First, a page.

Antony wants to remind the Romans that he is credible for speaking of Caesar “that love my friend, and that they know full well, that gave me public leave to speak of him” (III.ii.215-216) Antony uses ethos after telling the Romans everything to convince them in being against that conspirators’ that he can speak of Caesar because he was a close friend of Caesar. Antony convinces the Romans to retribute the conspirators’ for what they have done “In every wound of Caesar that should move the stones of Rome to rise and mutiny” (III.ii.225-226) Antony wants revenge and is convincing the Romans to riot by using pathos. Antony wants the Romans to feel sorry about Caesar’s death “here was a Caesar! When comes such another?”
Brutus was a close friend to Caesar, and he didn’t kill Caesar because he didn’t like him. He did love Caesar, but his love for Rome was stronger and he didn’t want Caesar to ruin the great city he had even said “Not that I loved Caesar less, but that I loved Rome more. Had you rather Caesar were living and die all slaves.” (III.ii). Brutus thought that Caesar was too ambitious and that would have ruined Rome, so he wanted the best for the citizens of Rome and killed Julius Caesar.
Antony’s funeral oration is one of the most important speeches in Julius Caesar. Antony is the most skillful speaker because of his ability to turn a mass of uneducated plebeians once faithful towards the conspirators completely against them with emotional appeals. In Antony’s speech, one of his uses of emotional appeals is to create a kind and friendly relationship with plebeians. At the beginning of his discourse, he uses a synecdoche and asyndeton with his appeal.
Rhetorical Differences The reason Brutus failed to continue to have the citizens of Rome persuaded is simplified in this quote by Robert A Heinlein: “You can sway a thousand men by appealing to their prejudices quicker than you can convince one man by logic.” Brutus failed while Antony succeeded because Brutus relied on logic whereas Antony relied on the emotions of the people. Despite the fact that Antony did it for the wrong reasons, he obviously was more skilled in rhetoric than Brutus.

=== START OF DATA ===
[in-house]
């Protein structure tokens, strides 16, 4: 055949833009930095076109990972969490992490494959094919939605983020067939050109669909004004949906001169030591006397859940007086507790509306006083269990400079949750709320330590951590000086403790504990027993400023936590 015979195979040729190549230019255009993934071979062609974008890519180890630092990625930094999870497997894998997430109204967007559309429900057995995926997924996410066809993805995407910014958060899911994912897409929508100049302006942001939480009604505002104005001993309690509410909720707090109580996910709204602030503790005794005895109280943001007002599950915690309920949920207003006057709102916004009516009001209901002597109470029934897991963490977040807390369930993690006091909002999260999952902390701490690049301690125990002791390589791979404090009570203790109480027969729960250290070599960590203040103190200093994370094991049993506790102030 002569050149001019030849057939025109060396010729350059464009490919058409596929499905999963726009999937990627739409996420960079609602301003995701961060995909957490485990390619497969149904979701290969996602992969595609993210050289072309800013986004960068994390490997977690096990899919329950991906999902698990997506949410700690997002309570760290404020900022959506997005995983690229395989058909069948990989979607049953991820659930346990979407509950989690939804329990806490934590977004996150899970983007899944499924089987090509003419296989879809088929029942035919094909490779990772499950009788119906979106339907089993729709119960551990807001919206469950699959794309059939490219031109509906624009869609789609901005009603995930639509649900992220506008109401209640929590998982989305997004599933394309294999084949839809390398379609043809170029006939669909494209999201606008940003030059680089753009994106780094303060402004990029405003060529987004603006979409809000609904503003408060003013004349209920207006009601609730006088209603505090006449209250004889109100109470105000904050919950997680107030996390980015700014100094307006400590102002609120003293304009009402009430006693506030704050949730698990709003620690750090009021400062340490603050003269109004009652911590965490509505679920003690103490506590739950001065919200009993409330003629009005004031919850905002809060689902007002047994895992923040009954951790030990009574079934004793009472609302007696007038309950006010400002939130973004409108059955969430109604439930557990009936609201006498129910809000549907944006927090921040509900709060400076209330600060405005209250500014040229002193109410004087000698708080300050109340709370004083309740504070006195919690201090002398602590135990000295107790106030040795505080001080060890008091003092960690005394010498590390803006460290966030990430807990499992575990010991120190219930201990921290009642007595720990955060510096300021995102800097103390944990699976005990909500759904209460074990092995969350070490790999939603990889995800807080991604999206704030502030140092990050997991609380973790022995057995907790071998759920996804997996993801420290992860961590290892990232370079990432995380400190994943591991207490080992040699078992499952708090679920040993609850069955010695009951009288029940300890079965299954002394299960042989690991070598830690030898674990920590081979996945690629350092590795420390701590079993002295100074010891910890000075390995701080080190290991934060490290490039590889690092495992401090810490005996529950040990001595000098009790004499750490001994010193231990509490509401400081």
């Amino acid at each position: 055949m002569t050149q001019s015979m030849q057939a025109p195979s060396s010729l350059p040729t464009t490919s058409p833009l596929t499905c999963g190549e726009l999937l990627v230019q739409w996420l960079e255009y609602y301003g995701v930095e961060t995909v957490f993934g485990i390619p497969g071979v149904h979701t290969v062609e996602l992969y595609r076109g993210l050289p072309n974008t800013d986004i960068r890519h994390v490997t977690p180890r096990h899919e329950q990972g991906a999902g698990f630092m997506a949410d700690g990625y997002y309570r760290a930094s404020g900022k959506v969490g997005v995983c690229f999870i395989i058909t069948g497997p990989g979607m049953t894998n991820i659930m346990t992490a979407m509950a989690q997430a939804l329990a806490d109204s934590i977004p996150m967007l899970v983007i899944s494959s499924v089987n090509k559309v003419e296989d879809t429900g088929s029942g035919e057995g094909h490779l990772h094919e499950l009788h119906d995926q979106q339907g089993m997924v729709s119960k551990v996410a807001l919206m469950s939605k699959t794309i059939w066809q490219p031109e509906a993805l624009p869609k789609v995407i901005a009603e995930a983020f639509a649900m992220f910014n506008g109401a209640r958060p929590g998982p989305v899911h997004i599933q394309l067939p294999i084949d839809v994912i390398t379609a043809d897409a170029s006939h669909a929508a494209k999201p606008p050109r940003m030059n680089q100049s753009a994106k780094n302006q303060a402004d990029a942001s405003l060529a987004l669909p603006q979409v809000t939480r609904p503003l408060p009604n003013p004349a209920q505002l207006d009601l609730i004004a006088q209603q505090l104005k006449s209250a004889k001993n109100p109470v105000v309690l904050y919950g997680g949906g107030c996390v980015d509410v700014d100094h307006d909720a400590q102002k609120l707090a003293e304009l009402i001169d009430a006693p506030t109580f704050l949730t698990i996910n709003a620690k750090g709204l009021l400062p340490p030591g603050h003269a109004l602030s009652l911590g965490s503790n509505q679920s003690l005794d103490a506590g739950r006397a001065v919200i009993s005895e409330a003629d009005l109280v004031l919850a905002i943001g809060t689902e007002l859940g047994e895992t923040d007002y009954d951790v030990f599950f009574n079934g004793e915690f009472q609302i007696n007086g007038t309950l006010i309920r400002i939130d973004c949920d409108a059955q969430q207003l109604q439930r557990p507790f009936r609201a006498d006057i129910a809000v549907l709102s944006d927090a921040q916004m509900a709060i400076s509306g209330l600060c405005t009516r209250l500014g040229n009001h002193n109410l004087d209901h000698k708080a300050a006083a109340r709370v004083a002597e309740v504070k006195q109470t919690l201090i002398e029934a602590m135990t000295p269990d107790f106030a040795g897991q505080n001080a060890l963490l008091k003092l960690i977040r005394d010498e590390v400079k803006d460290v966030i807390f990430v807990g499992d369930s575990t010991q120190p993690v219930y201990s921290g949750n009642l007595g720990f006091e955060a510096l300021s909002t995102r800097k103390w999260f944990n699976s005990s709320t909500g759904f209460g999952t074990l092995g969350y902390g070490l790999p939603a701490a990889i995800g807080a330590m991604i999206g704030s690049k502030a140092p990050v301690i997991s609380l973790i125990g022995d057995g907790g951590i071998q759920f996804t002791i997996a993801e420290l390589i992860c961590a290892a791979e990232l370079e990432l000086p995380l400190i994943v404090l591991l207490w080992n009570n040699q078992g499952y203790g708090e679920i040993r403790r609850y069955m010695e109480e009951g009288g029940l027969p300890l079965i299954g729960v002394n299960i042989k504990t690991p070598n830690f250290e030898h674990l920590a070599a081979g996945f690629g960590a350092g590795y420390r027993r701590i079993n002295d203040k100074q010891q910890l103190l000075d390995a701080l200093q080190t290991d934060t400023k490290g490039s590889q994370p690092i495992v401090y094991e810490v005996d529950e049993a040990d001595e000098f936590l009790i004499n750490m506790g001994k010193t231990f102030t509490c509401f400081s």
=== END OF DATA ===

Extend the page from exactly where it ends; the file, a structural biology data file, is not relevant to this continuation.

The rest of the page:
The Better Speech “A speech should not be just be a sharing of information, but a sharing of yourself.” This quote by Ralph Archbold is relevant in Shakespeare's play Julius Caesar when Brutus and Antony spoke to the people of Rome, after Caesar’s death. Although Brutus was an honorable man, his speech did not get the outcome he wanted. Antony was very cunning, concise and used pathos to influence the people of Rome. Overall, Antony knew beforehand how to manipulate the crowd with his speech more than Brutus.
In the play Julius Caesar, Antony’s speech was more persuasive than Brutus’s speech. Antony persuaded the people of Rome not by what he said, but by how he said it. Pathos and logos were used as a means of persuasion throughout his speech. He also used lots of literary devices in his speech like irony, bandwagon, strawman, appeal to pity, and symbolism. The most common type of irony used was verbal.
How does a comparison of Machiavelli’s The Prince and Shakespeare’s Julius Caesar reflect the way their particular social, cultural and historical context can influence their choice of language, forms and features and the ideas, values and attitudes? Through a comparison, the historical, cultural and social context of literature are reflected through a writer’s language forms and features, highlighting the relevance of the ideas, values and attitudes of their time. As made evident throughout the Renaissance with Niccolo Machiavelli’s ‘The Prince,” which reveals itself to be a political guide on gaining and ruling a kingdom for Lorenzo De Medici, a potential candidate for leadership of Italy. Similarly, in William Shakespeare’s ‘Julius Caesar,’